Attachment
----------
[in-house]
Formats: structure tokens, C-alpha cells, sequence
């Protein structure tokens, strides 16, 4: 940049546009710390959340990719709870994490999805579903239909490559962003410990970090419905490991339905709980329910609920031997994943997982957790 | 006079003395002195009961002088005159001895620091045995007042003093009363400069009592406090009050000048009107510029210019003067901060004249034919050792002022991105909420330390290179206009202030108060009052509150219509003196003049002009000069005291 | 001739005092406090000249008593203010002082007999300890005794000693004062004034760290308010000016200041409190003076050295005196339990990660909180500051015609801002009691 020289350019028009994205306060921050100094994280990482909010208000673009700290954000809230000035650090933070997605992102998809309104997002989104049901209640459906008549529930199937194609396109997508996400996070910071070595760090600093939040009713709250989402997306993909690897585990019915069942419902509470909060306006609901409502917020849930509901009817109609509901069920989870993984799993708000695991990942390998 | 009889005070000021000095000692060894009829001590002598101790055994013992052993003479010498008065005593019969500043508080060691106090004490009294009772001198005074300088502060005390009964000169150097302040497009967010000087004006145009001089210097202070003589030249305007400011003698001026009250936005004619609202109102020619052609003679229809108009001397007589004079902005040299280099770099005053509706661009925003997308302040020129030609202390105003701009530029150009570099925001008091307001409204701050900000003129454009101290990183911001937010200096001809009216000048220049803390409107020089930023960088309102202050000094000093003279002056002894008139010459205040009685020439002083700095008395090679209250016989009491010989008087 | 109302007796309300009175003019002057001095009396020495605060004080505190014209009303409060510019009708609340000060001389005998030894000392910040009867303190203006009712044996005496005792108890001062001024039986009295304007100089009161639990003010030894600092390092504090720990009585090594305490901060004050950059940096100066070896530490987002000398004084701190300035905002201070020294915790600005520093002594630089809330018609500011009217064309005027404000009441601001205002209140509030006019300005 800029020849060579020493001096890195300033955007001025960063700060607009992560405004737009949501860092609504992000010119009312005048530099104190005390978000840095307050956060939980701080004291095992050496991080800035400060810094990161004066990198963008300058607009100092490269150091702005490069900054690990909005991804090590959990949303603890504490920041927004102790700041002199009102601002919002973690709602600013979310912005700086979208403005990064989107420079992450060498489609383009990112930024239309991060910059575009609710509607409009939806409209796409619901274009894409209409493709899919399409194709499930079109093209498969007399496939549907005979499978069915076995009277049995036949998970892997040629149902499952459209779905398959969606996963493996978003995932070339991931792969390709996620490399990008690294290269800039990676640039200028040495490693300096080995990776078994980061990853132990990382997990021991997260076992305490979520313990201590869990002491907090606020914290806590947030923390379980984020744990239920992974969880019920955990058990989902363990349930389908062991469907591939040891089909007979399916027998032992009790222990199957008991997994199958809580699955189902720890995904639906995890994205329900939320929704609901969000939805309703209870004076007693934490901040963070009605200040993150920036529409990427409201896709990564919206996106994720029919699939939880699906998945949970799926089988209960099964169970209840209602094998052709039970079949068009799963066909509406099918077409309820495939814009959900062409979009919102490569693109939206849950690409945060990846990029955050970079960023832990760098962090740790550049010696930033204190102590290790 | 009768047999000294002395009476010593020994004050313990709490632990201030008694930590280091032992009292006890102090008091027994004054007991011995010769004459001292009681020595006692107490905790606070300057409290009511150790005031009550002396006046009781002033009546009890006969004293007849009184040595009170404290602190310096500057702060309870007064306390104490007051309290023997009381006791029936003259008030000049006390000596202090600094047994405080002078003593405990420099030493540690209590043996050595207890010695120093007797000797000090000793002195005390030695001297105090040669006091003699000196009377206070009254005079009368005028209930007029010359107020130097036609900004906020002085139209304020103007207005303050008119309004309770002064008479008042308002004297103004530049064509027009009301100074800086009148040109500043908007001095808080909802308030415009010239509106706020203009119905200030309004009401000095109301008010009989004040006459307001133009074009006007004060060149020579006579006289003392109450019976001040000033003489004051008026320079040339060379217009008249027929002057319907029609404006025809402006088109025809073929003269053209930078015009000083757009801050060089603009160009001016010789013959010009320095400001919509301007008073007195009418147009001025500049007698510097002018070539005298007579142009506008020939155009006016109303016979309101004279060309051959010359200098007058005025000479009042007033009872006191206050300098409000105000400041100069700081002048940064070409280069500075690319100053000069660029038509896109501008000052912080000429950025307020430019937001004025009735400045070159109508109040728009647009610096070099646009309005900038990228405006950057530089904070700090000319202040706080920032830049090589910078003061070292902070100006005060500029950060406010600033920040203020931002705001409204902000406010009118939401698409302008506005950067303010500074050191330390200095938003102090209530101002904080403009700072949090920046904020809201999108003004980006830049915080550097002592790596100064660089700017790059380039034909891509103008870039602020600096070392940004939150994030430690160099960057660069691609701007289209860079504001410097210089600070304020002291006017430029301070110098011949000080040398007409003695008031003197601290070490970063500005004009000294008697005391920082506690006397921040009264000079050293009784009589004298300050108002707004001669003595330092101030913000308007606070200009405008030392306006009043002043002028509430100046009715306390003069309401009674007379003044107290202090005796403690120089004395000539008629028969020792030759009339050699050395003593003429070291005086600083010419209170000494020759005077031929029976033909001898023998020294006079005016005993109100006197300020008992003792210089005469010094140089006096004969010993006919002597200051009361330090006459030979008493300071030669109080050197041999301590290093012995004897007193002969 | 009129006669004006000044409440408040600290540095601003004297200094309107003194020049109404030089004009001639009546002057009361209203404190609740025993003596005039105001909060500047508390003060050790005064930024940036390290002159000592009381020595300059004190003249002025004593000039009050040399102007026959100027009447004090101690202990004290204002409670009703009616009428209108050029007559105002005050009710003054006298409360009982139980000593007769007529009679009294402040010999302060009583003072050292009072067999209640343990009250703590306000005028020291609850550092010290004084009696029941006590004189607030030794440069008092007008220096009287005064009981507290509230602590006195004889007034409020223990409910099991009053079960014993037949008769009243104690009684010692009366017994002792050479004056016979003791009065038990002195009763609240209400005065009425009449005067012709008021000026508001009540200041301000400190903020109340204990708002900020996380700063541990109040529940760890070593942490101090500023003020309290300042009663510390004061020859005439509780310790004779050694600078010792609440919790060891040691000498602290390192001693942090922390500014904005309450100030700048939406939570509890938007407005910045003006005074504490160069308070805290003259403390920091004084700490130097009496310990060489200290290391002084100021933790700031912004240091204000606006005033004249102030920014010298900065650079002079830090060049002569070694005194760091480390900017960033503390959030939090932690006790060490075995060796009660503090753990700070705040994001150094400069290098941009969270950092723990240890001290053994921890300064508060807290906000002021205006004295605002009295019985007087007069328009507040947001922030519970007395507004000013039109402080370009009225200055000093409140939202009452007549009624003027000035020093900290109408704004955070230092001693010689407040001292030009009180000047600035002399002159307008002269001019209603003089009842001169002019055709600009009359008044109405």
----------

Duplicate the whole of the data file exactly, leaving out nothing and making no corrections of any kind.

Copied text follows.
[in-house]
Formats: structure tokens, C-alpha cells, sequence
């Protein structure tokens, strides 16, 4: 940049546009710390959340990719709870994490999805579903239909490559962003410990970090419905490991339905709980329910609920031997994943997982957790 | 006079003395002195009961002088005159001895620091045995007042003093009363400069009592406090009050000048009107510029210019003067901060004249034919050792002022991105909420330390290179206009202030108060009052509150219509003196003049002009000069005291 | 001739005092406090000249008593203010002082007999300890005794000693004062004034760290308010000016200041409190003076050295005196339990990660909180500051015609801002009691 020289350019028009994205306060921050100094994280990482909010208000673009700290954000809230000035650090933070997605992102998809309104997002989104049901209640459906008549529930199937194609396109997508996400996070910071070595760090600093939040009713709250989402997306993909690897585990019915069942419902509470909060306006609901409502917020849930509901009817109609509901069920989870993984799993708000695991990942390998 | 009889005070000021000095000692060894009829001590002598101790055994013992052993003479010498008065005593019969500043508080060691106090004490009294009772001198005074300088502060005390009964000169150097302040497009967010000087004006145009001089210097202070003589030249305007400011003698001026009250936005004619609202109102020619052609003679229809108009001397007589004079902005040299280099770099005053509706661009925003997308302040020129030609202390105003701009530029150009570099925001008091307001409204701050900000003129454009101290990183911001937010200096001809009216000048220049803390409107020089930023960088309102202050000094000093003279002056002894008139010459205040009685020439002083700095008395090679209250016989009491010989008087 | 109302007796309300009175003019002057001095009396020495605060004080505190014209009303409060510019009708609340000060001389005998030894000392910040009867303190203006009712044996005496005792108890001062001024039986009295304007100089009161639990003010030894600092390092504090720990009585090594305490901060004050950059940096100066070896530490987002000398004084701190300035905002201070020294915790600005520093002594630089809330018609500011009217064309005027404000009441601001205002209140509030006019300005 800029020849060579020493001096890195300033955007001025960063700060607009992560405004737009949501860092609504992000010119009312005048530099104190005390978000840095307050956060939980701080004291095992050496991080800035400060810094990161004066990198963008300058607009100092490269150091702005490069900054690990909005991804090590959990949303603890504490920041927004102790700041002199009102601002919002973690709602600013979310912005700086979208403005990064989107420079992450060498489609383009990112930024239309991060910059575009609710509607409009939806409209796409619901274009894409209409493709899919399409194709499930079109093209498969007399496939549907005979499978069915076995009277049995036949998970892997040629149902499952459209779905398959969606996963493996978003995932070339991931792969390709996620490399990008690294290269800039990676640039200028040495490693300096080995990776078994980061990853132990990382997990021991997260076992305490979520313990201590869990002491907090606020914290806590947030923390379980984020744990239920992974969880019920955990058990989902363990349930389908062991469907591939040891089909007979399916027998032992009790222990199957008991997994199958809580699955189902720890995904639906995890994205329900939320929704609901969000939805309703209870004076007693934490901040963070009605200040993150920036529409990427409201896709990564919206996106994720029919699939939880699906998945949970799926089988209960099964169970209840209602094998052709039970079949068009799963066909509406099918077409309820495939814009959900062409979009919102490569693109939206849950690409945060990846990029955050970079960023832990760098962090740790550049010696930033204190102590290790 | 009768047999000294002395009476010593020994004050313990709490632990201030008694930590280091032992009292006890102090008091027994004054007991011995010769004459001292009681020595006692107490905790606070300057409290009511150790005031009550002396006046009781002033009546009890006969004293007849009184040595009170404290602190310096500057702060309870007064306390104490007051309290023997009381006791029936003259008030000049006390000596202090600094047994405080002078003593405990420099030493540690209590043996050595207890010695120093007797000797000090000793002195005390030695001297105090040669006091003699000196009377206070009254005079009368005028209930007029010359107020130097036609900004906020002085139209304020103007207005303050008119309004309770002064008479008042308002004297103004530049064509027009009301100074800086009148040109500043908007001095808080909802308030415009010239509106706020203009119905200030309004009401000095109301008010009989004040006459307001133009074009006007004060060149020579006579006289003392109450019976001040000033003489004051008026320079040339060379217009008249027929002057319907029609404006025809402006088109025809073929003269053209930078015009000083757009801050060089603009160009001016010789013959010009320095400001919509301007008073007195009418147009001025500049007698510097002018070539005298007579142009506008020939155009006016109303016979309101004279060309051959010359200098007058005025000479009042007033009872006191206050300098409000105000400041100069700081002048940064070409280069500075690319100053000069660029038509896109501008000052912080000429950025307020430019937001004025009735400045070159109508109040728009647009610096070099646009309005900038990228405006950057530089904070700090000319202040706080920032830049090589910078003061070292902070100006005060500029950060406010600033920040203020931002705001409204902000406010009118939401698409302008506005950067303010500074050191330390200095938003102090209530101002904080403009700072949090920046904020809201999108003004980006830049915080550097002592790596100064660089700017790059380039034909891509103008870039602020600096070392940004939150994030430690160099960057660069691609701007289209860079504001410097210089600070304020002291006017430029301070110098011949000080040398007409003695008031003197601290070490970063500005004009000294008697005391920082506690006397921040009264000079050293009784009589004298300050108002707004001669003595330092101030913000308007606070200009405008030392306006009043002043002028509430100046009715306390003069309401009674007379003044107290202090005796403690120089004395000539008629028969020792030759009339050699050395003593003429070291005086600083010419209170000494020759005077031929029976033909001898023998020294006079005016005993109100006197300020008992003792210089005469010094140089006096004969010993006919002597200051009361330090006459030979008493300071030669109080050197041999301590290093012995004897007193002969 | 009129006669004006000044409440408040600290540095601003004297200094309107003194020049109404030089004009001639009546002057009361209203404190609740025993003596005039105001909060500047508390003060050790005064930024940036390290002159000592009381020595300059004190003249002025004593000039009050040399102007026959100027009447004090101690202990004290204002409670009703009616009428209108050029007559105002005050009710003054006298409360009982139980000593007769007529009679009294402040010999302060009583003072050292009072067999209640343990009250703590306000005028020291609850550092010290004084009696029941006590004189607030030794440069008092007008220096009287005064009981507290509230602590006195004889007034409020223990409910099991009053079960014993037949008769009243104690009684010692009366017994002792050479004056016979003791009065038990002195009763609240209400005065009425009449005067012709008021000026508001009540200041301000400190903020109340204990708002900020996380700063541990109040529940760890070593942490101090500023003020309290300042009663510390004061020859005439509780310790004779050694600078010792609440919790060891040691000498602290390192001693942090922390500014904005309450100030700048939406939570509890938007407005910045003006005074504490160069308070805290003259403390920091004084700490130097009496310990060489200290290391002084100021933790700031912004240091204000606006005033004249102030920014010298900065650079002079830090060049002569070694005194760091480390900017960033503390959030939090932690006790060490075995060796009660503090753990700070705040994001150094400069290098941009969270950092723990240890001290053994921890300064508060807290906000002021205006004295605002009295019985007087007069328009507040947001922030519970007395507004000013039109402080370009009225200055000093409140939202009452007549009624003027000035020093900290109408704004955070230092001693010689407040001292030009009180000047600035002399002159307008002269001019209603003089009842001169002019055709600009009359008044109405």